Shirley Sagawa, left, spoke with me, right.
Want to hear insight from the “founding mother of the modern service movement”? You’re in luck: our newest podcast is up now!
For National Volunteer Week, I interviewed Shirley Sagawa, author of The American Way to Change: How National Service and Volunteers and Transforming America. During the first Clinton administration, Shirley drafted the legislation that created AmeriCorps and the Corporation for National Service.
In his 1995 book, How a Bill Becomes a Law, Steve Waldman compared national service—full-time stipended volunteering like AmeriCorps and VISTA—to a Swiss Army Knife, “performing numerous useful functions in one affordable package.” In today’s show, Shirley revisits the Swiss Army Knife analogy with some timely new insights that she also shares in her book.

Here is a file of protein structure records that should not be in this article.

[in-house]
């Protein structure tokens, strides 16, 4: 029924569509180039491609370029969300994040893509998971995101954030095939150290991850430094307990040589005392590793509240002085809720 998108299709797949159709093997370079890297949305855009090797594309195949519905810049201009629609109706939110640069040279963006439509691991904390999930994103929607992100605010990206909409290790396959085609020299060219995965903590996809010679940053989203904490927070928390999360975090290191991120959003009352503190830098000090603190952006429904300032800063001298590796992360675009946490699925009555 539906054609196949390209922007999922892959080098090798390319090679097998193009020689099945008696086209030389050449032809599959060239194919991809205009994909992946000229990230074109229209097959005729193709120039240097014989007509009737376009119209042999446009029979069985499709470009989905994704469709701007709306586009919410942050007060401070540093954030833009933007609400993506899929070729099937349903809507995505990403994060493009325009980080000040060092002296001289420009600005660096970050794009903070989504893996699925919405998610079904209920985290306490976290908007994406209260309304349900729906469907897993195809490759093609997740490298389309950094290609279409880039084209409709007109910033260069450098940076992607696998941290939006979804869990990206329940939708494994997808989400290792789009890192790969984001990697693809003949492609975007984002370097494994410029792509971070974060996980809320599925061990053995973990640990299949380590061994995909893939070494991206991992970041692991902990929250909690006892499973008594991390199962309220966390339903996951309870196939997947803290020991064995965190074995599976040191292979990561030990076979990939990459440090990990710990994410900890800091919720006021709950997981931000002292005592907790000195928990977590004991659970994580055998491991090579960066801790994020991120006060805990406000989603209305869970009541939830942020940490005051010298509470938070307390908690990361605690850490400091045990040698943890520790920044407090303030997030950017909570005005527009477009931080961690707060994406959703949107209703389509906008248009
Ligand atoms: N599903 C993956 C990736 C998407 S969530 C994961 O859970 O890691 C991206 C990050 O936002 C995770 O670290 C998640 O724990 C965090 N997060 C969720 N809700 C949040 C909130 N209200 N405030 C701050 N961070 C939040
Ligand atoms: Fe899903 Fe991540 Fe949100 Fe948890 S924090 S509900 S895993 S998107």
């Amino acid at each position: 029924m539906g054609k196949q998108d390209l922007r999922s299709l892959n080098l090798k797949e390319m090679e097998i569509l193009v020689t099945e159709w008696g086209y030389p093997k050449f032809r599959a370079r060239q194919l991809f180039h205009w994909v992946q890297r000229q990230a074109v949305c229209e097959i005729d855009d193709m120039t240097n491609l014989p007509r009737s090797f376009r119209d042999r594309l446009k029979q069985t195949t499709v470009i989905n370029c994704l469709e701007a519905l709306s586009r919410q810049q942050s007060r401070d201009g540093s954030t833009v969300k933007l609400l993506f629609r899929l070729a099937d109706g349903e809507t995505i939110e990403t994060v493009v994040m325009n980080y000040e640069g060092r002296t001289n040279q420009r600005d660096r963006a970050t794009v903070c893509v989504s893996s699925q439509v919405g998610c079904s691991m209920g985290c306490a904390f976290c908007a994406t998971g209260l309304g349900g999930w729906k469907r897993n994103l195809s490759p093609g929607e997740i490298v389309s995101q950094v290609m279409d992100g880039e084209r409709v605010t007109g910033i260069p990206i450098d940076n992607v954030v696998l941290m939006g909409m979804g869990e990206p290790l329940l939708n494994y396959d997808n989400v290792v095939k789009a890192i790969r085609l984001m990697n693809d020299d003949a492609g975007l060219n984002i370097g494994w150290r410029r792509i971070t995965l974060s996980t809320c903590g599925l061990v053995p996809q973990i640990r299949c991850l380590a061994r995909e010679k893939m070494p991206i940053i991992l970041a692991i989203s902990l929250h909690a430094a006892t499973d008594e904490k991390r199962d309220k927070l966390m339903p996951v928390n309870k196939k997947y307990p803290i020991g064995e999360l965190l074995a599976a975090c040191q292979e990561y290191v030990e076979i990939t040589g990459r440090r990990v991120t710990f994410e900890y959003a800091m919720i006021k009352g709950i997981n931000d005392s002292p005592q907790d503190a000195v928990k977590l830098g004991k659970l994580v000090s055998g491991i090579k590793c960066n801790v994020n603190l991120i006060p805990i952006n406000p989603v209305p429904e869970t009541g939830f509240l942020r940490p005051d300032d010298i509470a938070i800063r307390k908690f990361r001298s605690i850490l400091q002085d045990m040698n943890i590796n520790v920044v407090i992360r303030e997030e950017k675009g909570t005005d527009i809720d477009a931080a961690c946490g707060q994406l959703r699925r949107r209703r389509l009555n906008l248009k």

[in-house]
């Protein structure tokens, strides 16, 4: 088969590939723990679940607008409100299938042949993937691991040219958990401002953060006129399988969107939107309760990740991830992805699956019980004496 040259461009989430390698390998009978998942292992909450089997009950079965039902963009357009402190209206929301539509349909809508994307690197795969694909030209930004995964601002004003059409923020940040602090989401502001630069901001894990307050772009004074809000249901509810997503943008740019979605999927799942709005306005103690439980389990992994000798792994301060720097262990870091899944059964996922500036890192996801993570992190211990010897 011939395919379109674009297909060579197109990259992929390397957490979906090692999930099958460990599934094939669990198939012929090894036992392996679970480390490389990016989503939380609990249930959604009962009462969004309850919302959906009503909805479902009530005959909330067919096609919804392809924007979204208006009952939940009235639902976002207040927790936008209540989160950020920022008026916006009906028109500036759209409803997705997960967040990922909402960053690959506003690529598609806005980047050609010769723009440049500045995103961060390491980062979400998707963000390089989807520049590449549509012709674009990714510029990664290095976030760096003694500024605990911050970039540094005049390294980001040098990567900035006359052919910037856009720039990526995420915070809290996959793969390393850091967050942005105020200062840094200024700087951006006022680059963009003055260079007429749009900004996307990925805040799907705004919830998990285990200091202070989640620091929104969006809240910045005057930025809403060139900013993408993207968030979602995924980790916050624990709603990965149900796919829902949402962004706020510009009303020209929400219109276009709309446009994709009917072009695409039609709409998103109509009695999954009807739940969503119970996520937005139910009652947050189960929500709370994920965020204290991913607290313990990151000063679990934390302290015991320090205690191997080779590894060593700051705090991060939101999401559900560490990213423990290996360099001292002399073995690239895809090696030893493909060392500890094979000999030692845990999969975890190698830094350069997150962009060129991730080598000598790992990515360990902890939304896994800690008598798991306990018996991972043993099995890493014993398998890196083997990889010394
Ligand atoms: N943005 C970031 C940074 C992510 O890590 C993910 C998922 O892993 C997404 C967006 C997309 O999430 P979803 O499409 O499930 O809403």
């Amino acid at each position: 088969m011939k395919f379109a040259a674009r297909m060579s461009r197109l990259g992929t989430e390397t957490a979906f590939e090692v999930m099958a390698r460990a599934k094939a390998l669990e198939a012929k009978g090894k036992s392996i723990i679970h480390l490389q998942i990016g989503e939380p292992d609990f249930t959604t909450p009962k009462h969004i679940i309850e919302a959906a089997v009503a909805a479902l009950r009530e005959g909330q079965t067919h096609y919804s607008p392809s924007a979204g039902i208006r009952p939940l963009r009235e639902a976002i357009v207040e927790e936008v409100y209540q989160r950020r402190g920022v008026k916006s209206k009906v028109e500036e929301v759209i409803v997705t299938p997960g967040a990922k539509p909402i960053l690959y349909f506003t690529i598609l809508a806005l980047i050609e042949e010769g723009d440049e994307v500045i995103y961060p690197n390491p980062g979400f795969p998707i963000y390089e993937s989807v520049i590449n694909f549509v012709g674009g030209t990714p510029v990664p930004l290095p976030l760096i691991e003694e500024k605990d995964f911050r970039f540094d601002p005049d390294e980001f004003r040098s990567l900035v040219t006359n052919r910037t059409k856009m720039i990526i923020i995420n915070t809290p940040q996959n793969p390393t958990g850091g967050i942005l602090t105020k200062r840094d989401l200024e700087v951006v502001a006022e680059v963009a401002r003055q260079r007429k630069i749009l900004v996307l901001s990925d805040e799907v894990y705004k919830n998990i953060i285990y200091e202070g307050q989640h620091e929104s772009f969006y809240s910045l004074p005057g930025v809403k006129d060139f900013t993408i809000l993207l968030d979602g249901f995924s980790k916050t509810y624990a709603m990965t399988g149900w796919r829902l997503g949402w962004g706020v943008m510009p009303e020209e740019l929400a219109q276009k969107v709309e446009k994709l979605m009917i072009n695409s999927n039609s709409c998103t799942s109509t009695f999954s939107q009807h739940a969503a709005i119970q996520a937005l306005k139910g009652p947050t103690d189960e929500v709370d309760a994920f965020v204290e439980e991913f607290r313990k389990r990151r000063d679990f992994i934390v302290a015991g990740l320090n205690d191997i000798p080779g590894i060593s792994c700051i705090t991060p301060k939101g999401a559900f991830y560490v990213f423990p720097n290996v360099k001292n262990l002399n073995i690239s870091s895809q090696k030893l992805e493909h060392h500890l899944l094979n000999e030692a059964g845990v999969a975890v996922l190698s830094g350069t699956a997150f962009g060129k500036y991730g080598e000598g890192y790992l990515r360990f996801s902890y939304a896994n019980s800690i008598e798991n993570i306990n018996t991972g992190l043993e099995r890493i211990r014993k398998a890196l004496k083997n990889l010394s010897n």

Click here to learn more and listen to the podcast.
National Volunteer Week 2009 is April 19-25. This year’s theme is “Celebrating People in Action.” Below are three new stories of service members or volunteers with disabilities in action, “honoring the individuals who dedicate themselves to taking action and solving problems in their communities.”
Tiffany Hunter, AmeriCorps VISTA
People First of Nevada-Carson City Chapter, 2006-present
Quadriplegia and TBI
“The Carson City Chapter of People First [of Nevada], began with 10 people. In three years, we’ve doubled,” says Tiffany. Meeting monthly, she tracks and facilitates PFN-CC meetings and encourages those in attendance to determine the thrust of the chapter. The experience of working as a VISTA has also allowed Tiffany to increase the network of partners connected to PFN-CC. “We had a barbecue social, but we didn’thave very much money to hold the event. I looked around for donations, but wasn’t having much luck until I talked to the manager at the local grocery chain where I shop. She originally offered to donate $20, but when I went back to the store to pick up the donation, she had increased the donation to $50. With that I was able to buy everything I Continue reading